Water fluoridation provides a modest benefit for children’s teeth in an era of fluoride toothpastes, but does not shrink inequalities in dental health between rich and poor communities, research has revealed.
Fluoride, a naturally occurring mineral, has been added to drinking water for decades in areas where natural levels are low in a bid to tackle tooth decay.
Water fluoridation occurs in about 25 countries, according to the UK government, and encompasses about 6 million people in England, largely in the West Midlands and the north-east.
Among areas currently looking at introducing the approach are County Durham, Sunderland, South Tyneside and Teesside.
But while water fluoridation is supported by all of the UK chief medical officers, it has proved controversial. What’s more, many studies examining the impact of water fluoridation were conducted before fluoride toothpaste became a household staple.
Now researchers say that while water fluoridation appears to bring benefits, these are much smaller than earlier research suggested.
“We’re aware of a number of different areas that are looking at implementing water fluoridation, so it’s very much a live issue at the moment,” said Dr Michaela Goodwin, senior investigator on the Catfish study, from the University of Manchester.
The team, which published its findings in the journal Public Health Research, focused on two areas of Cumbria, one without water fluoridation and one where fluoridation had only recently restarted.
In both areas they recruited children aged around five years old when fluoridation restarted in parts of the county in 2013, and hence had not previously been exposed to fluoridated water – as well as babies who were conceived after this point in time.
Experts examined the milk teeth of the younger group at three and five years of age, and newly erupting adult teeth for the older group at ages five, seven and 11 years old.
The results from 1,444 children in the younger cohort reveal that 17.4% of those living in fluoridated areas had decayed milk teeth, compared with 21.4% for those in areas without water fluoridation.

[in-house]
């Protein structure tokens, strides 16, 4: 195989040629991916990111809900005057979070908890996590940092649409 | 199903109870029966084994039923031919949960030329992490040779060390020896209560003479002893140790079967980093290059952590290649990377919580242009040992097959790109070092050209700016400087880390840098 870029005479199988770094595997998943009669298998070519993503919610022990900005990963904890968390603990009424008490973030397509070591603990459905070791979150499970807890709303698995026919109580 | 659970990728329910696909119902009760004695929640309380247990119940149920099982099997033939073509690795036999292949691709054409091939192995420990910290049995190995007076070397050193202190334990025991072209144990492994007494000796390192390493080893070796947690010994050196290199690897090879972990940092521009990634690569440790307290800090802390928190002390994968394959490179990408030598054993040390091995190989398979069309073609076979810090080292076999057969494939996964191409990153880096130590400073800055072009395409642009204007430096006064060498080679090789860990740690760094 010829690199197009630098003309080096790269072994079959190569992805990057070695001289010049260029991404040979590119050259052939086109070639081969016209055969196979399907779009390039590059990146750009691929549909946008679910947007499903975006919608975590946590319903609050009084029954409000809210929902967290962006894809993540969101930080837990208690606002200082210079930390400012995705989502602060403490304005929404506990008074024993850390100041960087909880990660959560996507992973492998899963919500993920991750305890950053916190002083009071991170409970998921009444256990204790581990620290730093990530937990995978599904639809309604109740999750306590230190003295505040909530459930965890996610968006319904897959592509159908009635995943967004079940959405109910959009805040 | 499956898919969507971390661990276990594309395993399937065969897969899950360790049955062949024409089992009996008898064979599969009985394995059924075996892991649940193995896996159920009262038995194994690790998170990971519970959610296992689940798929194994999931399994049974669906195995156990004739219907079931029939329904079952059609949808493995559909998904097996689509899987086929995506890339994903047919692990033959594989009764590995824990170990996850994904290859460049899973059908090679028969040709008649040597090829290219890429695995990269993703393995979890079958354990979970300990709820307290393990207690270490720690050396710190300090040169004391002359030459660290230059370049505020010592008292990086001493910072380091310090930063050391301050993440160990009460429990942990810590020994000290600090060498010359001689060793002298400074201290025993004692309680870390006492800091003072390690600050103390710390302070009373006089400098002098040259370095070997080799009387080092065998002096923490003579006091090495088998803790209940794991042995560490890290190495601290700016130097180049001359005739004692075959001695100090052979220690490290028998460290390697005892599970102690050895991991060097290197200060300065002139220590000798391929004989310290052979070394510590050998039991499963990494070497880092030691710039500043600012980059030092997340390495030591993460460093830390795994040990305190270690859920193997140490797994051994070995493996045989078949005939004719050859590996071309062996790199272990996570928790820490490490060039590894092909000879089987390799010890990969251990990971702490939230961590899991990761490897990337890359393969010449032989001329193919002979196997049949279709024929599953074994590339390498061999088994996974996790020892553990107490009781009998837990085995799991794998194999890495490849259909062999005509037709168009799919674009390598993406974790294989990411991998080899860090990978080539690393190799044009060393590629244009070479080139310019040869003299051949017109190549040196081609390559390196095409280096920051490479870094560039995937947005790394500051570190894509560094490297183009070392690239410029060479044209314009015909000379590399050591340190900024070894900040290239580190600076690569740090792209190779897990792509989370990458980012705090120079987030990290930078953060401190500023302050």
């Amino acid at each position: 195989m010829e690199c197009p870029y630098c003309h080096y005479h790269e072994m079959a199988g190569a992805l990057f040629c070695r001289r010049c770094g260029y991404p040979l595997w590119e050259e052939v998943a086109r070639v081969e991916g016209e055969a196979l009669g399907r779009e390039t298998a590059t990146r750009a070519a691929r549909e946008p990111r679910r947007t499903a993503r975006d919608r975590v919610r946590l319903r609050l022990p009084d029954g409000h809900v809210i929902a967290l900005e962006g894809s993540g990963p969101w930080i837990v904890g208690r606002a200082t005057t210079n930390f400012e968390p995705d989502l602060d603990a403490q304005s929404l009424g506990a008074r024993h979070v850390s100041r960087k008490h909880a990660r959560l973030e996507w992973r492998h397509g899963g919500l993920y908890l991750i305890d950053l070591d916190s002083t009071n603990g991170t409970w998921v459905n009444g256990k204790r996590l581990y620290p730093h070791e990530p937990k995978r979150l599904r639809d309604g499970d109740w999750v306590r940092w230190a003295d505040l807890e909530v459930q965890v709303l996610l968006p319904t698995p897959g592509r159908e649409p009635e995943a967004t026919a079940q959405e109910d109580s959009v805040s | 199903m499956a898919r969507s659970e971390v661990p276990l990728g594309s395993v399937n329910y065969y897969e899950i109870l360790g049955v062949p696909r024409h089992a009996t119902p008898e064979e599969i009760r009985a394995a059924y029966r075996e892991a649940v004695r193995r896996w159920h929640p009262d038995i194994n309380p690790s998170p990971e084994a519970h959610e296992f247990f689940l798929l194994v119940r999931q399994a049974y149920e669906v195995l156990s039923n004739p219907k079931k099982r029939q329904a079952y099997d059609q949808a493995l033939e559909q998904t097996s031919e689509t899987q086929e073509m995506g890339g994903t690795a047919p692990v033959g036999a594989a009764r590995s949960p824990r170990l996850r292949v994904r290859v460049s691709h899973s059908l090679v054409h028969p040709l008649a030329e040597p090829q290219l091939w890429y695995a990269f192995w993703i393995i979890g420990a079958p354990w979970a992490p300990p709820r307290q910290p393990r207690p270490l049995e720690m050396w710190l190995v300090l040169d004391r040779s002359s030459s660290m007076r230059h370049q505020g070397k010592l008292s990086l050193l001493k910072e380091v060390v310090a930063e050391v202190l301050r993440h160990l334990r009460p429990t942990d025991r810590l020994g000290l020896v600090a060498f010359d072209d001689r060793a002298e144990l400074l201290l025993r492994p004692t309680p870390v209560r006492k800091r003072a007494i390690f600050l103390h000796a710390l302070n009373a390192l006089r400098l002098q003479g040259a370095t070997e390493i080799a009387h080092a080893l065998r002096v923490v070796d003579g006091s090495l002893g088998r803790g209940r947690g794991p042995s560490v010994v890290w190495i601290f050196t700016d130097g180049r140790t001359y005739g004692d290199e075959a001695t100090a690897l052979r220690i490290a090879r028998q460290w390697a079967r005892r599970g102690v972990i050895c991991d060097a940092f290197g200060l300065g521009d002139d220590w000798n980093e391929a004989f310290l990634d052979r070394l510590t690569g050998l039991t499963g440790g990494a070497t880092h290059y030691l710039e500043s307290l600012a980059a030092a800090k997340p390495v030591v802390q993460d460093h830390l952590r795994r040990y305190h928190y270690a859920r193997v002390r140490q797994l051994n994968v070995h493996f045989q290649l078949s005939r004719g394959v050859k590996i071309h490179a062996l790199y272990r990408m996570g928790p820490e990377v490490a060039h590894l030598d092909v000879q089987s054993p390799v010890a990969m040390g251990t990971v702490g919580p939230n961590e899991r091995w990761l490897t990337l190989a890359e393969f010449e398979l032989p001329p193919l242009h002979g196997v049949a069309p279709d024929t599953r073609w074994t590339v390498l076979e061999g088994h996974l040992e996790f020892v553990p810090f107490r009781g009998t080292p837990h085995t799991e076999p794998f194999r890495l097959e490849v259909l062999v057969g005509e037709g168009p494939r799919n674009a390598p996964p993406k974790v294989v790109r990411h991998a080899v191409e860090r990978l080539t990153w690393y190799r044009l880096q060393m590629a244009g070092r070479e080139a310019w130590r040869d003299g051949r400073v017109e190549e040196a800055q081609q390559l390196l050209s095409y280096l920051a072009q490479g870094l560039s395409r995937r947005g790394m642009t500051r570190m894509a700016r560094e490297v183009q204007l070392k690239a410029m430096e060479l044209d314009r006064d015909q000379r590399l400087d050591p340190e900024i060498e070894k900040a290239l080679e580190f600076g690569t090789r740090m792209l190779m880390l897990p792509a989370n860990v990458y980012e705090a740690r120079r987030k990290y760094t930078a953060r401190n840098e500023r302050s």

After taking into account factors such as age, sex and deprivation, the team found the odds of decay for those in the water fluoridation group compared with the no fluoridation group were 26% lower.
There was no clear evidence of an effect for the 1,192 older children. While the team say this may suggest an important role for fluoride exposure in the womb, they add it could be that not enough time had passed for cavities to develop in the adult teeth.
The team added that the number of teeth that were decayed, missing or filled was lower in fluoridated areas for both younger and older children, suggesting lower rates of decay.
The researchers say further analysis suggests water fluoridation is cost effective – although this did not take into account any organisational costs.
However the study found no evidence that water fluoridation shrinks inequalities in dental health between wealthier and more deprived communities, suggesting other measures should also be considered. The team also say the younger group should be assessed at age 11 for fluorosis – a condition where teeth become discoloured.
Prof Mike Kelly, a senior member of the research team from the University of Cambridge, said the new data will help those weighing up whether to add fluoride to water. “They can now make that decision on the basis of the most up-to-date information, not on data that’s 40 years old,” he said.
Eddie Crouch, chair of the British Dental Association, said ministers need to act to prevent tooth decay.
“From water fluoridation to supervised brushing in schools, they have tried and tested policies to hand that can save money and improve oral health,” he said. “All that’s missing is the will to implement them.”